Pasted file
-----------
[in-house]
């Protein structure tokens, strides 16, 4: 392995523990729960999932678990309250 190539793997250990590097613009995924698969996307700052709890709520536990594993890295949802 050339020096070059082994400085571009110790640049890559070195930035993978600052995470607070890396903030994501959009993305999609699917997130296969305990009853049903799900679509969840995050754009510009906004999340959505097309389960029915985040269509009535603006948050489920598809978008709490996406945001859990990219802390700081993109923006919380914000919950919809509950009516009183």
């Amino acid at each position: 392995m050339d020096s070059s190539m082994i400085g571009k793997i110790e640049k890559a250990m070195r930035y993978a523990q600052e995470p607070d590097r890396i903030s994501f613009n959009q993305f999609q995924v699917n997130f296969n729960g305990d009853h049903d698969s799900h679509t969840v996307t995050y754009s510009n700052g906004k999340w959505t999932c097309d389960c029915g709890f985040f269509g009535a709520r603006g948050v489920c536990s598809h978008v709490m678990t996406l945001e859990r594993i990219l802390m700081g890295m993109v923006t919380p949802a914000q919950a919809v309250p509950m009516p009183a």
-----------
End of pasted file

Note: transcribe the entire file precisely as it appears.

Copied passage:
[in-house]
């Protein structure tokens, strides 16, 4: 392995523990729960999932678990309250 190539793997250990590097613009995924698969996307700052709890709520536990594993890295949802 050339020096070059082994400085571009110790640049890559070195930035993978600052995470607070890396903030994501959009993305999609699917997130296969305990009853049903799900679509969840995050754009510009906004999340959505097309389960029915985040269509009535603006948050489920598809978008709490996406945001859990990219802390700081993109923006919380914000919950919809509950009516009183």
């Amino acid at each position: 392995m050339d020096s070059s190539m082994i400085g571009k793997i110790e640049k890559a250990m070195r930035y993978a523990q600052e995470p607070d590097r890396i903030s994501f613009n959009q993305f999609q995924v699917n997130f296969n729960g305990d009853h049903d698969s799900h679509t969840v996307t995050y754009s510009n700052g906004k999340w959505t999932c097309d389960c029915g709890f985040f269509g009535a709520r603006g948050v489920c536990s598809h978008v709490m678990t996406l945001e859990r594993i990219l802390m700081g890295m993109v923006t919380p949802a914000q919950a919809v309250p509950m009516p009183a």